By Dean Midyette
On June 1st, the province will be increasing fines for distracted driving with the hope that it curbs rampant cell phone use while operating a vehicle. Currently, distracted driving is the second highest cause of vehicle related fatalities in British Columbia, trailing only impaired driving (see story on page 5) and the number one contributor of vehicle collisions across Canada, with eight out of 10 resulting from this selfish behaviour.
According to the Insurance Bureau of Canada, you are 23 times more likely to crash while driving distracted.
The B.C. Liberal government deserves kudos for increasing the fines and demerit points associated with distracted driving. They also deserve credit for an escalating series of penalties for repeat offenders that are a part of the legislation.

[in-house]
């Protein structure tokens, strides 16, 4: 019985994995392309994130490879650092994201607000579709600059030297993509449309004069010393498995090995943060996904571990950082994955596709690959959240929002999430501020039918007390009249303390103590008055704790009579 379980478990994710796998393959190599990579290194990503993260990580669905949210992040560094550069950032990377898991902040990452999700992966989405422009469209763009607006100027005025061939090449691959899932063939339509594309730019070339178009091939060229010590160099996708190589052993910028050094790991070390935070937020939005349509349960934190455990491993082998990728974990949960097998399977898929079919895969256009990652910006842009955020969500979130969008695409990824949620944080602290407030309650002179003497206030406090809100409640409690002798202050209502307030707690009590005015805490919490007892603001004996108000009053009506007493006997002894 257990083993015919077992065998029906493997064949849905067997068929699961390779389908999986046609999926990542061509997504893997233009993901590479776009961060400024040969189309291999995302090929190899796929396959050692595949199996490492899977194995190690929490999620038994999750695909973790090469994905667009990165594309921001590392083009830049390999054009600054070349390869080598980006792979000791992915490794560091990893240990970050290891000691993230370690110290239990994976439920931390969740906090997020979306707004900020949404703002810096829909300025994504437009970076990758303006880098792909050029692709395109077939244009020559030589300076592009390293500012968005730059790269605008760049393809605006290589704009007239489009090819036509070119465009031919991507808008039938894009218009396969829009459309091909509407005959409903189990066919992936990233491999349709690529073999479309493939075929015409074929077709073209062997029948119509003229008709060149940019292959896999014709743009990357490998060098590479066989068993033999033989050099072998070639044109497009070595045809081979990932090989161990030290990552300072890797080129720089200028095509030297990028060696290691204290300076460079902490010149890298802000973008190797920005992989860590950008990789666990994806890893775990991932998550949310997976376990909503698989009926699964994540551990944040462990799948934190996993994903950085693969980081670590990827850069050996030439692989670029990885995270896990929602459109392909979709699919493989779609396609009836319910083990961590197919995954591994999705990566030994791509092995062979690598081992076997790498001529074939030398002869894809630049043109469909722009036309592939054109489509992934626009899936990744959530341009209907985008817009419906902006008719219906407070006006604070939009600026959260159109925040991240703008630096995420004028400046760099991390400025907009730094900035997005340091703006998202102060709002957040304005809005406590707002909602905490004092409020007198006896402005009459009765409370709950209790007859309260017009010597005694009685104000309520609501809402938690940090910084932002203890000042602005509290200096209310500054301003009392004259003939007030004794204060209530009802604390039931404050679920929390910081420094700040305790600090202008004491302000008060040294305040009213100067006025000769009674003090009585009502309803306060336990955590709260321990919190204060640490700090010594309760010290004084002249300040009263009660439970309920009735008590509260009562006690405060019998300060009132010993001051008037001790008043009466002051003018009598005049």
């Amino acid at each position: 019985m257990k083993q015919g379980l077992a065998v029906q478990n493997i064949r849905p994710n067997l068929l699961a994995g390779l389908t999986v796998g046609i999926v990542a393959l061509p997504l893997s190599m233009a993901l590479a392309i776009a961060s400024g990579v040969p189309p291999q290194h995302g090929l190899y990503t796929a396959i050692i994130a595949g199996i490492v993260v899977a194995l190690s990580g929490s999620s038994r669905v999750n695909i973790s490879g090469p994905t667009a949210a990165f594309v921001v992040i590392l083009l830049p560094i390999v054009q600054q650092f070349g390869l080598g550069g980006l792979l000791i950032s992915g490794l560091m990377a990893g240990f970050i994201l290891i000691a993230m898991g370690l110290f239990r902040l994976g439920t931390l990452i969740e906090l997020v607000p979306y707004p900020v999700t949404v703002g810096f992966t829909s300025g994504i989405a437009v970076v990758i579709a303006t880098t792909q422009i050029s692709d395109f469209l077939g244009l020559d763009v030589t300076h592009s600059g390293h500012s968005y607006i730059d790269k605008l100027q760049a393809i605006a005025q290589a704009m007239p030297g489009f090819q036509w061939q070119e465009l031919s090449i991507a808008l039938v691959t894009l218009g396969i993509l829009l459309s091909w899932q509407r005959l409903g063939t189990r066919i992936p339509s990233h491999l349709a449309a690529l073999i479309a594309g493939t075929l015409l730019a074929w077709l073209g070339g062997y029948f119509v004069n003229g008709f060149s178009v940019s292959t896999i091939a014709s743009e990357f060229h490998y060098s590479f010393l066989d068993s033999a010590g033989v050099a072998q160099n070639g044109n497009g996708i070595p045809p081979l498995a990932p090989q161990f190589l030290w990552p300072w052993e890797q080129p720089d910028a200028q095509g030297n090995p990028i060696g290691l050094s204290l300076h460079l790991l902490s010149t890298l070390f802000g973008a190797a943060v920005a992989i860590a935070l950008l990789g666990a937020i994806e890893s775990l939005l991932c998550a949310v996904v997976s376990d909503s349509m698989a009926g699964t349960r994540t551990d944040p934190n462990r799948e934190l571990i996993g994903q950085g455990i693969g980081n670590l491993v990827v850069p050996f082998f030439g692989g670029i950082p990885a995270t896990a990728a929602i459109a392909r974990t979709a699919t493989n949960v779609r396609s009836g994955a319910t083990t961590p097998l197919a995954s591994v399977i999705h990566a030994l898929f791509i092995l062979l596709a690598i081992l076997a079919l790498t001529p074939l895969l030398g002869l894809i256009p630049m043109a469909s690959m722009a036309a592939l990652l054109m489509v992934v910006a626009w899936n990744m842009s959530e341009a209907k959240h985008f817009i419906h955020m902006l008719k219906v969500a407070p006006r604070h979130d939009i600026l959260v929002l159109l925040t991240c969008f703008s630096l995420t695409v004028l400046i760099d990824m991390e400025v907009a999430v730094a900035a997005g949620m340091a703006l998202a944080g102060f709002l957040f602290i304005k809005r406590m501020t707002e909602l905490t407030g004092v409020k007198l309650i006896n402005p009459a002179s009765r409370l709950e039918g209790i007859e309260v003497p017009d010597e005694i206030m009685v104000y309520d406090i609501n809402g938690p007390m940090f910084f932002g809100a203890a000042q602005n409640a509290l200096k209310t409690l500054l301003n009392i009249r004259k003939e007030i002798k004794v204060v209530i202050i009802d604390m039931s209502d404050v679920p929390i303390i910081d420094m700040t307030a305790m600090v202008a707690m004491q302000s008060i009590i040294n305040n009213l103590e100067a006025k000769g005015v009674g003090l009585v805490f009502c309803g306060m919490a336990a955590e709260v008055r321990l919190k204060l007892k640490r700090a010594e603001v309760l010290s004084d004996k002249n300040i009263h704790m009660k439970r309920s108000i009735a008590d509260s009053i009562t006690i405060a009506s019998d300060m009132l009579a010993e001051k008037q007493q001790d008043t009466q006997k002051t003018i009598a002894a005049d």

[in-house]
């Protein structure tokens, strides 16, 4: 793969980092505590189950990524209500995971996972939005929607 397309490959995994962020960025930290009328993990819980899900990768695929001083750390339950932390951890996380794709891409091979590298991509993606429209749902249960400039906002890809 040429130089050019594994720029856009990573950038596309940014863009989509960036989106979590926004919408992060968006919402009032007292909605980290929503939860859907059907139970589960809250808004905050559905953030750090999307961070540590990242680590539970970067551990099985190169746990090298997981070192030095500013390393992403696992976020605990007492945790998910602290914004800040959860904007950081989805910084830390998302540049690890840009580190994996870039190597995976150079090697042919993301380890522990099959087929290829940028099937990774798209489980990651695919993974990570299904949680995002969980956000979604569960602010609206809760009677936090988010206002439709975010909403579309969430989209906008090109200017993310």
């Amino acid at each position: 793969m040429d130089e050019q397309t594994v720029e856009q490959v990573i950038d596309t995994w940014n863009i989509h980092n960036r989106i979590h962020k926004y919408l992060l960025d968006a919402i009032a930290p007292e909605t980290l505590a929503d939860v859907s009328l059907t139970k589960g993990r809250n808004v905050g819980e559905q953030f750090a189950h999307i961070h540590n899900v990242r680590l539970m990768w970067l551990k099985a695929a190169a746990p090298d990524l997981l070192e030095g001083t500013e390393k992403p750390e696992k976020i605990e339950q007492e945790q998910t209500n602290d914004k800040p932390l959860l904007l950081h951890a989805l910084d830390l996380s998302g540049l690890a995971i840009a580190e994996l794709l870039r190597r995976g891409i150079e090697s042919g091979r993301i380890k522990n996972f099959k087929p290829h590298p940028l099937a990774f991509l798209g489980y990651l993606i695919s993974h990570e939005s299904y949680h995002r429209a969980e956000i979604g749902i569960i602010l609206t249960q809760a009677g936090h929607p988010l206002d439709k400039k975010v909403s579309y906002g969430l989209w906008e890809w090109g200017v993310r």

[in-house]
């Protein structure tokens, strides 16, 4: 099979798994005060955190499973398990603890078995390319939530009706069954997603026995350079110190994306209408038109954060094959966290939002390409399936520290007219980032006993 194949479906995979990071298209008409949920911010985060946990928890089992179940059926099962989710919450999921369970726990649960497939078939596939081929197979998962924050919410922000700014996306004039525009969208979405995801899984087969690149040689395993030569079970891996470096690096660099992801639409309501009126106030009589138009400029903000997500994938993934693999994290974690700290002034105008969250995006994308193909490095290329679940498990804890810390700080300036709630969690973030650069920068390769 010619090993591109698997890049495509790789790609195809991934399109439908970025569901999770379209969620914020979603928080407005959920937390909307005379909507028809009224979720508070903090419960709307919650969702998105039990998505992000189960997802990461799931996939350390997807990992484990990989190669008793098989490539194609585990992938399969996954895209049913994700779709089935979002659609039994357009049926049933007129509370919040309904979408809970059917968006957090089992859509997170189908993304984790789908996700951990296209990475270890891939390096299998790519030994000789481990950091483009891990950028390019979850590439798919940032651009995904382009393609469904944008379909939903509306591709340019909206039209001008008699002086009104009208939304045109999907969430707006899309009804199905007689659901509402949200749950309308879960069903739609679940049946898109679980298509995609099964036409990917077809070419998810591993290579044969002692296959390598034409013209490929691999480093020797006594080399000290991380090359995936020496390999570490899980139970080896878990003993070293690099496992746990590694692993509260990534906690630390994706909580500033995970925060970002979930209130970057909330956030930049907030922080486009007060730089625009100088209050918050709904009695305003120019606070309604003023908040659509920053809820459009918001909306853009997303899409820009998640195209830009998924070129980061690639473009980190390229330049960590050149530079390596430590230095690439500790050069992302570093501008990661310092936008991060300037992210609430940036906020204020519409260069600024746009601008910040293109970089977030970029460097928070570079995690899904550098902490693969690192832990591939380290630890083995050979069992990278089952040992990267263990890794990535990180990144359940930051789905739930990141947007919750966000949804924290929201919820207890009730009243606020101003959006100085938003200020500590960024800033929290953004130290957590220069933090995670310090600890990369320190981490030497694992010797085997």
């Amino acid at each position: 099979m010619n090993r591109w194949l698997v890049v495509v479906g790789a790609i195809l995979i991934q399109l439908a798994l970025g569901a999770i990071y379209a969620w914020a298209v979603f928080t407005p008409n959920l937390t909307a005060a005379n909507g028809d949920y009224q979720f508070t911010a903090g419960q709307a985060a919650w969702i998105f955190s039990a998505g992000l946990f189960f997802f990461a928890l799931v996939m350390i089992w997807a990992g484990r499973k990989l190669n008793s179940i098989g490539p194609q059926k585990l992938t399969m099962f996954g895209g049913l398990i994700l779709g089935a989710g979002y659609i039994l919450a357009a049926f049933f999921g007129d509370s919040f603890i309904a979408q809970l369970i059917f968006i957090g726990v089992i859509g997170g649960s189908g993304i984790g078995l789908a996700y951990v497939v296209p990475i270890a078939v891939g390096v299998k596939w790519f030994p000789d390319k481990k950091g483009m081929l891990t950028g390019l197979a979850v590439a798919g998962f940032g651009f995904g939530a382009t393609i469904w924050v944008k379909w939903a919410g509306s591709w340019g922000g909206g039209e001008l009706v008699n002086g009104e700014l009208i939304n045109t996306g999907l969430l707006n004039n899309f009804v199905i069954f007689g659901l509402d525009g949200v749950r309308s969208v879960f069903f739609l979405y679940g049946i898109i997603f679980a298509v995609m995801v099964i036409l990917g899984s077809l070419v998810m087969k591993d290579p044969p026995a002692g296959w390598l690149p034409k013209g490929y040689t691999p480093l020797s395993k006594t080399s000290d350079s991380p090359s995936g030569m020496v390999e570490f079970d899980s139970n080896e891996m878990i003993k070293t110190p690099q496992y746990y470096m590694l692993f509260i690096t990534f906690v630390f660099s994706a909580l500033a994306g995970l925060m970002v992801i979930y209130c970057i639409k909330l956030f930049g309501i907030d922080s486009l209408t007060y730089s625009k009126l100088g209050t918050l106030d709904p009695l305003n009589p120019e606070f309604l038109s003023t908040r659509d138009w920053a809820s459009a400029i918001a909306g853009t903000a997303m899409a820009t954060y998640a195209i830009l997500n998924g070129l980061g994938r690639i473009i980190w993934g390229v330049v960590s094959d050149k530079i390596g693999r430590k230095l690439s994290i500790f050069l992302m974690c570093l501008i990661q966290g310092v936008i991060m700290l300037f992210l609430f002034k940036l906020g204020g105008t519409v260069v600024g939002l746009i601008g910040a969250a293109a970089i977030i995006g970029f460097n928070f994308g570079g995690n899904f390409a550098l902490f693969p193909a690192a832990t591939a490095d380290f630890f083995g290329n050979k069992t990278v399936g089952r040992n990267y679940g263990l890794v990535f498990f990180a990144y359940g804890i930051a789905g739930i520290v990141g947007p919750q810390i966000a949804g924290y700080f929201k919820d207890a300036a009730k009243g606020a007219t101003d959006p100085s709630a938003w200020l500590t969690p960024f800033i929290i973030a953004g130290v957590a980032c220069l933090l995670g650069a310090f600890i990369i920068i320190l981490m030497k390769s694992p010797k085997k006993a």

In Ontario, the first offence comes with a fine of $490 and three demerits, which could be increased to $1,000 by a judge if the case goes to court and the driver is found guilty. Drivers without a full licence will receive a 30-day suspension for their first conviction. In Prince Edward Island, fines begin at $500 with five demerit points.
I, for one, dont think the penalties go far enough.
Lets take the deterrent one step further by adopting the Skandinavian model where, in addition to a base fine for a driving infraction, there is also a day fine or fine unit based on ones personal income added to the cost of a ticket. For example, in Finland, the day fine is one half of one days disposable income. Lying about your income also comes with an additional fine and up to three months in prison. The day fine is only applied in more extreme circumstances, such as speeding 20 km/h over the posted limit.
Two famous Finnish cases involving wealthy individuals resulted in a 26,000 fine ($38,000 CDN) for driving through a red light and a 112,000 ($163,000 CDN) fine for speeding 22 km/hr over the posted limit. In Switzerland, where penalties are a percentage of overall wealth, a diplomat from the Republic of Guinea-Bissau was caught driving a Ferrari Testarossa at 137 km/h through a village and fined $290,000 US ($360,000 CDN).
Now thats a deterrent!